Fitness


Fitness of any kind is always an important part of a healthy lifestyle. You don’t have to be a marathon runner (in fact, it is recommended that you aren’t) or spend hours at the gym on cardio machines and lifting weights using more weight than you can ever imagine. Fitness can and should be kept fairly simple and attainable. The only true difference between “regular” fitness and Paleo fitness is the approach.

In doing my research for a fitness program that would fit into my lifestyle, health challenges, and daily schedule, I came across for about the hundredth time, Mark Sisson’s (of The Daily Apple and The Primal Blueprint) outline for a Primal Fitness program, and I really liked what I saw. I didn’t have to kill myself to get into shape and loved that I could use my own body weight for resistance.

His suggested fitness program is as follows:
Monday – Sprint
Tuesday – Lift Heavy Things
Wednesday – Move Slowly, Play or Rest
Thursday – HIIT
Friday – Move Slowly, Play or Rest
Saturday – Lift Heavy Things
Sunday – Move Slowly, Play or Rest

This is the schedule I chose to follow, and you can read ll about it here: Primal Blueprint Workout Plan Basics. And while you are there, don’t forget to grab a copy of his free Primal Fitness eBook, which explains things more in depth. (Not an affiliate link).

Now, since most people begin fitness and nutrition endeavors on a Monday, please don’t jump into sprinting on Day One! I took two weeks at the Move Slowly, Play or Rest phase before adding in any additional activities. Keep in mind that I was also following an AIP Lifestyle 30 days prior to that, and did NOT exercise during this time because I wanted to allow my body time to heal before adding on any additional stressers.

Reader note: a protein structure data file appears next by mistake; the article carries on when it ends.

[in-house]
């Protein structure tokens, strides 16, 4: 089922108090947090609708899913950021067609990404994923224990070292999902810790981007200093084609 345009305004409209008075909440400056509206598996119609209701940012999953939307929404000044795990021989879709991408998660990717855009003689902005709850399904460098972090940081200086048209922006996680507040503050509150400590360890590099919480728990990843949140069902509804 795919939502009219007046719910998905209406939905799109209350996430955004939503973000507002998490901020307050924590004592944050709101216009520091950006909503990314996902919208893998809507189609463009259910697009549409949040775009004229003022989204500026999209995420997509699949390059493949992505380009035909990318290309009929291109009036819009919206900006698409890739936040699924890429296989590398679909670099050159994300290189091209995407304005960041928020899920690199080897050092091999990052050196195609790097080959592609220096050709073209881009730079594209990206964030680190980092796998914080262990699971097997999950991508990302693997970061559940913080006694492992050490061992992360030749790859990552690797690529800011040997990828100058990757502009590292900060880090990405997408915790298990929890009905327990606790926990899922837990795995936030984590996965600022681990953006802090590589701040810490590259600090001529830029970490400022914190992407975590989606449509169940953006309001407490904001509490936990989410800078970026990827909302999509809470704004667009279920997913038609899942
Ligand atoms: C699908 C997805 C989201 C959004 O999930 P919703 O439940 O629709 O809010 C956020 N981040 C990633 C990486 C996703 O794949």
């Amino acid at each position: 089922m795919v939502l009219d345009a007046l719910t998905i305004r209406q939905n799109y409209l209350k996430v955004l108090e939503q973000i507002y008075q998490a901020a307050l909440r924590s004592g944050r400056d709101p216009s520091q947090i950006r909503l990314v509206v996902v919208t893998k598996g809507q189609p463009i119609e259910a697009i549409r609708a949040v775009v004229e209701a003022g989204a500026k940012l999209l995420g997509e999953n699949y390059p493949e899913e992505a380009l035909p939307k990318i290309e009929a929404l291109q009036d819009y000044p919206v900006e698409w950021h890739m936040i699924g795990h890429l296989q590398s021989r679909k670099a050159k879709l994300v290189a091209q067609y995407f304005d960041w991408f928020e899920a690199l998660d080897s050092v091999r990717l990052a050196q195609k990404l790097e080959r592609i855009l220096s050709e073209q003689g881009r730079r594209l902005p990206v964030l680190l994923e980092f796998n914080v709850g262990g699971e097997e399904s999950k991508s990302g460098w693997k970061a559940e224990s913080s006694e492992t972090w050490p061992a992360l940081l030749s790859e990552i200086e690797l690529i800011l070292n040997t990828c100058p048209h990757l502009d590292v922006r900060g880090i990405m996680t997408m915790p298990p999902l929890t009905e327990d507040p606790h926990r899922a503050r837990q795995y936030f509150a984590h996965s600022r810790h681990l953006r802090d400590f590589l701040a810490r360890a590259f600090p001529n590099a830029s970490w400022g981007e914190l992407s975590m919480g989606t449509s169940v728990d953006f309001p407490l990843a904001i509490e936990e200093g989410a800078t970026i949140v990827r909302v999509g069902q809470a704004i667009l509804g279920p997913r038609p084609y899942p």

Once I was ready to begin a fitness regimen, I started with a simple Isokinetic set of pedals I placed under my desk at work. This was perfect at first since I was clearly out of shape and simply needed to get into a routine. It wasn’t long before I wanted to track my movements, and this invested in a Mi Band fitness tracker that I attached to my waist using a drawstring pouch and a shoelace. I counted one revolution as a step in order to aspire to get in 10,000 steps a day.

Within a few weeks, however, I have outgrown the resistance of the Isokinetic and upgraded to the well-reviewed DeskCycle and I can safely attest that the DeskCycle lives up to its name, and highly recommend it despite the pricier price tag. Now, I use the same Mi Band tied below my knee in order to gain 15,000 revolutions a day.

Note for those who like a display screen, MiBand recently released the Mi Band 2, which I will be getting soon.

But, back to fitness. Paleo fitness takes a more ancestral approach to fitness, as would be expected. Some do choose to do CrossFit, Spartan-style approaches, but understand this type of activity is not for most people and I honestly would not recommend it for anyone with auto-immunity issues. For more information on AIP Fitness approaches, please visit this page.